Updated May 23rd, 2024 at 12:57 IST

'Economic Stability, Security, Immigration': Rishi Sunak Outlines Battle Lines for UK Poll Campaign

Rishi Sunak signalled in a speech Wednesday the issues on which he wants to fight the next UK general election.

Reported by: Digital Desk
The United Kingdom’s first election in five years is shaping up as a battle for the country’s soul. | Image:AP
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London: Rishi Sunak, Britain's first Prime Minister, on Wednesday announced that the UK's general election will be held on July 4, saying it is time for the country to choose its future. The UK Prime Minister has also outlined the key issues he intends to champion in the upcoming general election, scheduled for July 4. 

Economic Stability

A key focus of PM Sunak's campaign will be "economic stability," which he calls the foundation for future success. Despite facing a cost-of-living crisis and a recent recession, Sunak plans to make "economic stability" a central theme of his campaign, calling it the "bedrock of any future success."

Although recent polls indicate that voters have more confidence in Labour than in Sunak's Conservatives regarding economic matters, Sunak celebrated two recent "major milestones" that he is likely to emphasize. These include inflation dropping below three percent, paving the way for potential mortgage rate cuts, and IMF data showing that the UK economy is growing faster than those of France, Germany, and the United States.

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Covid Chancellor

Sunak opened his speech by stating that "in the last five years, our country has faced the most challenging times since the Second World War," highlighting his own involvement in these crises.

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As finance minister under Prime Minister Boris Johnson during the Covid pandemic, Sunak credited his furlough scheme on Wednesday for preventing "millions of job losses." However, this scheme also resulted in a record level of peacetime borrowing.

Security Focus

In his latest shift as leader, Sunak has positioned the Conservatives as the party of defence and security, a point he reiterated on Wednesday. "This election will take place at a time when the world is more dangerous than it has been since the end of the Cold War," he stated.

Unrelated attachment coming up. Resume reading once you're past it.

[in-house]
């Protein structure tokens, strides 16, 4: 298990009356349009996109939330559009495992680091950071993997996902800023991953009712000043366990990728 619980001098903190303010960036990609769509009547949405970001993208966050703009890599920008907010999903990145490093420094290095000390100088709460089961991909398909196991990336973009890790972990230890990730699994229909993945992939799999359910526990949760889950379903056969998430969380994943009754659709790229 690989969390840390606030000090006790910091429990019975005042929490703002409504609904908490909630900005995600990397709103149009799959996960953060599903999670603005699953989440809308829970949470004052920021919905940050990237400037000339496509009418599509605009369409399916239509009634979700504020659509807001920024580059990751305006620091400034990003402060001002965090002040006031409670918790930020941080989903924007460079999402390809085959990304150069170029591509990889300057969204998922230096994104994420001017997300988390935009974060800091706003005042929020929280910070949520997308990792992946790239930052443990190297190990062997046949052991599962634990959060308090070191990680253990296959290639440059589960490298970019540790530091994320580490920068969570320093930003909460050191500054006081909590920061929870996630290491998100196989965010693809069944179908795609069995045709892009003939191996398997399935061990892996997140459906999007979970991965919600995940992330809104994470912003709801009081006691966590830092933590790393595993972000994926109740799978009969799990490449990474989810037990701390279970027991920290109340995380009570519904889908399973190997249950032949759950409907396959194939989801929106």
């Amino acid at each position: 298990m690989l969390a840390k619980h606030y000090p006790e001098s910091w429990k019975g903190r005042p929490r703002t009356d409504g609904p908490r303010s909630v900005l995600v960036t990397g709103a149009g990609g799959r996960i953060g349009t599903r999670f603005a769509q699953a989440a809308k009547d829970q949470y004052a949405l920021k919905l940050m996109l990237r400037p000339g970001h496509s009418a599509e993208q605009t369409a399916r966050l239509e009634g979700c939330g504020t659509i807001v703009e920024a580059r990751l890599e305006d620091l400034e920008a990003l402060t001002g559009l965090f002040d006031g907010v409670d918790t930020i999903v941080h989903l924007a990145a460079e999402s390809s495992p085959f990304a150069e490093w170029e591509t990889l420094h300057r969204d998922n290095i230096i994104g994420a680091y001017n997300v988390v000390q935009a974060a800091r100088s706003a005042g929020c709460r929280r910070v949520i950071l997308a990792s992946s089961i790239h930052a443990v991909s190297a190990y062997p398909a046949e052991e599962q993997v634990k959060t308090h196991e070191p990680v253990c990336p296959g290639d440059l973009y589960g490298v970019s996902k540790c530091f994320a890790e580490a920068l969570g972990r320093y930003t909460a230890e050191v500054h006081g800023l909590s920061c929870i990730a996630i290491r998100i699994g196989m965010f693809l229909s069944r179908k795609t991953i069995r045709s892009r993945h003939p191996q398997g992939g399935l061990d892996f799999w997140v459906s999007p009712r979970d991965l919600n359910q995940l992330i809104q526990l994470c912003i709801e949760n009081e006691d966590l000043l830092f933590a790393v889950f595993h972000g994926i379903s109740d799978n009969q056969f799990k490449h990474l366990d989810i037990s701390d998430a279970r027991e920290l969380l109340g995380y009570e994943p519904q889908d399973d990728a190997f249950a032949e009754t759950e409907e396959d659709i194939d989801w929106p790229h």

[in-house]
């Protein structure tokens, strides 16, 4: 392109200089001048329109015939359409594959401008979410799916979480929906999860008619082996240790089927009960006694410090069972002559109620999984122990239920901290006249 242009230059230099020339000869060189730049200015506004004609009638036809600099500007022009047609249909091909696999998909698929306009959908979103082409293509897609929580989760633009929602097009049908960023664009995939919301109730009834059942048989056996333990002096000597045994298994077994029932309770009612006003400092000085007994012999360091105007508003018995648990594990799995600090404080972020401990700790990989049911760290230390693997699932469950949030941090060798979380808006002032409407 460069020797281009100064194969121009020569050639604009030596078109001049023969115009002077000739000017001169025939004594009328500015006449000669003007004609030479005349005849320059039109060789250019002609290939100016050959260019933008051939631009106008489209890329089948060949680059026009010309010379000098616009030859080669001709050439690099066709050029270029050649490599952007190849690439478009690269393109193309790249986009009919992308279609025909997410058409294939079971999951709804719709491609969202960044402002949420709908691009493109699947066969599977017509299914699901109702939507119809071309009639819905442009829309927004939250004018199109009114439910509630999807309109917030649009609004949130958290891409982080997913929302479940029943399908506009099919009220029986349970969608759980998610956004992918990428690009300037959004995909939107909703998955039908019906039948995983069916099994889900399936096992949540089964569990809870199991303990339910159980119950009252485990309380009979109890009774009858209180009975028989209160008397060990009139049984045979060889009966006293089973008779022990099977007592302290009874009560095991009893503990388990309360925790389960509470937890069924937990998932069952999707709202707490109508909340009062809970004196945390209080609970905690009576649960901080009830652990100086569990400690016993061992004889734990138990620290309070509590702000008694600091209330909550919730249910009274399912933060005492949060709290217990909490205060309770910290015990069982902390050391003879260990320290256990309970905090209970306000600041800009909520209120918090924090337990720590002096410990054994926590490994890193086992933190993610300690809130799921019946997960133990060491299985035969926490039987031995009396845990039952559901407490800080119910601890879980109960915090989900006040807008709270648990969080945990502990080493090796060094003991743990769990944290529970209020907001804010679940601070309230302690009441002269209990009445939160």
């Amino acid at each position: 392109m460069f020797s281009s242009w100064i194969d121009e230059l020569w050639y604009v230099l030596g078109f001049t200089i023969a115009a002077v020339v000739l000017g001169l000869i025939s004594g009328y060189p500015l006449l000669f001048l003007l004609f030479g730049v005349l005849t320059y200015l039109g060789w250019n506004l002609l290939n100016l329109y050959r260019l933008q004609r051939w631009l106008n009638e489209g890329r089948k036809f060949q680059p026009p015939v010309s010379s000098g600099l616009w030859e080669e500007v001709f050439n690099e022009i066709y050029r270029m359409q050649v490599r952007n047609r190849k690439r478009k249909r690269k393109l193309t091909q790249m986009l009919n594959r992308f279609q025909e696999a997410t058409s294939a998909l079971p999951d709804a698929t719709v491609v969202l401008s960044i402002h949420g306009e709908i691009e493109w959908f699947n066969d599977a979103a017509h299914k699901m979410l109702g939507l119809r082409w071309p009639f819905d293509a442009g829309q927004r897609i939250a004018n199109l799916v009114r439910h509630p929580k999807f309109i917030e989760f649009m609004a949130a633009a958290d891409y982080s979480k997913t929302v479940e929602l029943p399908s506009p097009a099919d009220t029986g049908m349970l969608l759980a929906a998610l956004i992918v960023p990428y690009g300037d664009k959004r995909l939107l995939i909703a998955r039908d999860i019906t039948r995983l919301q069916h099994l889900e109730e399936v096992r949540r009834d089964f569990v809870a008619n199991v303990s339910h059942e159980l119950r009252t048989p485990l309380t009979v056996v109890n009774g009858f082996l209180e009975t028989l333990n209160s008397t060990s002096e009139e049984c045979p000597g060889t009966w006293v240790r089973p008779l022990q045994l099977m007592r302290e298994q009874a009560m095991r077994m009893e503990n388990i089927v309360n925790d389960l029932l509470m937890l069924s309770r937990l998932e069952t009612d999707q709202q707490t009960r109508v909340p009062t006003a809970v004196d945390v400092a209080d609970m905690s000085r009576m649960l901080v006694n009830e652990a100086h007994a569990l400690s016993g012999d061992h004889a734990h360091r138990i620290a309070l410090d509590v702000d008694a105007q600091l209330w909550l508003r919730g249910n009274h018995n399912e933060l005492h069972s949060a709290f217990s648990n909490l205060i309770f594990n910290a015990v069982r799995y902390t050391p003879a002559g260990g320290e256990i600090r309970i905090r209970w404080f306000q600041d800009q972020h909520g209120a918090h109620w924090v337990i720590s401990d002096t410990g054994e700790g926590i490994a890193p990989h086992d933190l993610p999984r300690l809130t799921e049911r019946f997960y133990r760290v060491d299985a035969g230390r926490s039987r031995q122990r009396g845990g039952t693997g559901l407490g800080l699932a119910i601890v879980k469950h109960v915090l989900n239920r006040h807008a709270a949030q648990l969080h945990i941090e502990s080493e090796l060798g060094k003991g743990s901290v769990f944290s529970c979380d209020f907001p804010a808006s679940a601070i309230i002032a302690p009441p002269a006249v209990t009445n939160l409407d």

"I will forever do everything in my power to provide you with the strongest possible protection," he added.

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According to a YouGov poll, defence is the only one of the top ten key issues where the public trusts the Tories more than Labour.

Immigration

Sunak also highlighted his party's record on immigration, coinciding with the release of new annual arrival figures on Thursday.

However, this strategy carries risks, as public anger remains high over the number of people crossing the Channel.

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He promised that his plan to send asylum seekers to Rwanda would "stop the boats," but significant legal delays mean that few, if any, people will actually be sent to the African nation by election day.

Health Service

The National Health Service (NHS) ranks as the second most important issue for voters. Sunak briefly mentioned it, stating that the Tories had given it "record funding."

However, public confidence in the government's management of the NHS has plummeted due to record waiting lists, and this is likely to be an area Labour will focus on during the campaign.

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Net Zero Plans

Sunak's move to delay the UK's net-zero greenhouse gas emissions target is a major point of difference between the Tories and opposition parties.

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Sunak defended the delay, which was widely criticized by environmental groups, saying it would appeal to his party's base, who are more worried about the economic costs of the net-zero goal.

"We prioritised energy security and your family finances over environmental dogma," he said.

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Attacks on Keir Starmer

Sunak also hinted at his campaign's attacks on Labour leader Keir Starmer, who is the favorite to become the next prime minister.

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Sunak claimed that Starmer has no leadership plan and would "do anything to get power."

"If he was happy to abandon all the promises he made to become Labour leader once he got the job, how can you know that he won't do exactly the same thing if he wants to become prime minister?" he said.

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Even though most voters don't think highly of Starmer, he is much more liked than the prime minister, who has a very low approval rating of -51 according to a recent YouGov poll.

 

 


 

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Published May 23rd, 2024 at 09:05 IST